Red okra from Karnataka. Black rice from Gujarat. Red corn from Tamil Nadu. What you would describe as exotic varieties of food today are mostly indigenous crops that belong to a specific region, once standard local fare that got gradually overrun by the high-yield, heavily-marketed varieties.
Many such indigenous crops have gone extinct. Many more are on the brink. But with Indian households becoming more conscious about healthy eating and the natural benefits of consuming local food — thanks, in no small measure, to the social media stardom of nutritionists who espouse the indigenous cause — awareness among both consumers and farmers is increasing.
“We have 6,000 types of paddy in India. There used to be 5 lakh at one time. The urban consumer today can hardly name three,” says Dwarapudi Ravi, an organic farmer from Andhra Pradesh. Ravi was among 3,000 farmers who had come to the dusty village of Shilpgram, about 3 km west of Udaipur in Rajasthan, recently for a seed diversity festival.
When a plant variety goes extinct, he says, an entire knowledge system is lost. “Our elders knew what rice variety to eat if you had an ailment. For instance, Nawara red rice helps with diabetes, a rare black rice, Kalawati, helps prevent cancer and vitamin B12 deficiencies. Pregnant women were fed Kullakar rice and sandstone rice was known for its aroma. Most of these can’t even be found now,” Ravi adds. Among organic foods that have nearly disappeared is the raayan (a summer fruit grown in central and western India), timru (an evergreen Himalayan berry) and kuri (a type of small millet). “In the last 10 years, many varieties have gone extinct — for instance, yellow ragi does not exist anywhere now. And it is only because of homogenous cultivation practices,” says Rohit Jain, secretary of the Organic Farming Association of India (OFAI). “We can’t end up growing the same crop all over the country.”
But this is precisely what happened. The Green Revolution, meant to bolster the country’s food security, sounded the death knell for these hyper-local crops. “Before the 1960s, indigenous crops were grown widely. These were low-yield varieties but better suited to each area’s specific topography and climate. The Green Revolution brought more high-yield varieties. Cultivation practices improved and farmers switched to commercial crops like wheat and rice,” says Dr Sanjay Kumar, scientist at the Indian Grassland and Fodder Research Institute in Jhansi. “Indigenous seeds were lost,” he adds.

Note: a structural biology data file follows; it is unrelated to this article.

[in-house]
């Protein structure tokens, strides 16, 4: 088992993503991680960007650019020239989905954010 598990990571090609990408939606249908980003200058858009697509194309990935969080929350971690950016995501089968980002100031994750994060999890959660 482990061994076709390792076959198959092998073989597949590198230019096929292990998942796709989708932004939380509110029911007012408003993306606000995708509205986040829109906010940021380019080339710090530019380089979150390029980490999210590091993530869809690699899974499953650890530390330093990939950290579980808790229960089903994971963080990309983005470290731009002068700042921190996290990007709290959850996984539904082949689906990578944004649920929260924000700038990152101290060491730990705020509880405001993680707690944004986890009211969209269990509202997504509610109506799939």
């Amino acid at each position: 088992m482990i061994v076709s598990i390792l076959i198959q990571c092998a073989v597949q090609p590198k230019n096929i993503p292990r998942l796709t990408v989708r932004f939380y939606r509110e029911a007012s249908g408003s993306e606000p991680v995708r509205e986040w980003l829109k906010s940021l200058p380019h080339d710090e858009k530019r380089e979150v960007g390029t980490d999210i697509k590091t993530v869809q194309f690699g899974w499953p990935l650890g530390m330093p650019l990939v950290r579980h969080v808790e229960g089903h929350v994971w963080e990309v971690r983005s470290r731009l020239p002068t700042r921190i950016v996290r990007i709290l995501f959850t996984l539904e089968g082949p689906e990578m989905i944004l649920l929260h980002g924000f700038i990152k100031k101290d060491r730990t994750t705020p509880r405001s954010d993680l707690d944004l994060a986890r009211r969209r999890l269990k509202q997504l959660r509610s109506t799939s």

The loss of any specific crop variety affects its immediate ecosystem. Plants and animals dependent on it fade away. A whole set of micronutrients is gone and genetic diversity of agriculture shrinks. Besides, indigenous crops reduce carbon footprint, introduce nutrients more suited to a specific area and are more resistant to adverse climatic conditions and pests. “These crops are pest-resistant and superfood. There’s a reason they were grown traditionally. Reviving them and taking them to consumers directly is what we’re trying to do,” says Jain of OFAI, a small group of farmers, activists and plant breeders working towards rescuing endangered indigenous varieties of crops.
At the seed diversity festival, one of those who had set up a stall was Dr Leena Gupta, a food scientist hoping to startconversations around local crops. “After studying local and indigenous biodiversity for 19 years, I found there are 17,000 edible plant varieties in our country,” says Gupta, adding that “we only know or consume some 250-300.” At her seed stall, she talks about the benefits of having the little-known Chhota Udaipur red rice and the Ranikajal black rice. “Moringa flowers and leaves (known for their medicinal properties) fill people’s courtyards while they go out and buy out-ofseason vegetables straight out of cold storage. Having food in sync with nature will always keep you healthy,” she says.
Supplementing research like hers, organisations are spreading the word on how a switch to traditional crops is better for everyone. “We used to think thyme is a weed — not fit for even cows and monkeys. Rhododendron flowers would pile up on the forest floor and no one would care,” says 65-year-old Mohini Bisht, another participant at the festival. Then, 10 years ago, an NGO visited her village in Nainital and told people about the potential local cultivation had in terms of not just sustainability but also economic viability. “There was a turnaround. We started promoting our Kumaoni herbs and local teas. Thyme sells at Rs 500 per kg and the rhododendron flower is sought after for its saffron-like strands.”
But for a more large-scale switch to cultivation of indigenous crops, there’s a need for an enabling ecosystem and the government has to step in with awareness campaigns to induce demand. Farmers also need better knowhow to grow some of these crops, which can be expensive. They also need to know that consumers will buy what they produce.
“Organic is costly. It has more nutritional value but the demand-supply space is niche,” says Gupta. Both Jain and her believe government initiative is needed to promote these crops. “Farmers who are going organic are doing so with their own resources. If the government subsidises chemical fertilisers, why can’t it incentivise organic farming?” asks Gupta. “To scale up indigenous farming, government could start by introducing these through anganwadi projects,” says Jain. For now, no such plan is on the table. “Farmers are trying to save these dying crops by themselves. The government does have the All India Coordinated Research Project for minor millets, etc., but we don’t have any specific scheme to support organic farmers,” says an official at the National Agricultural Cooperative Marketing Federation of India (Nafed).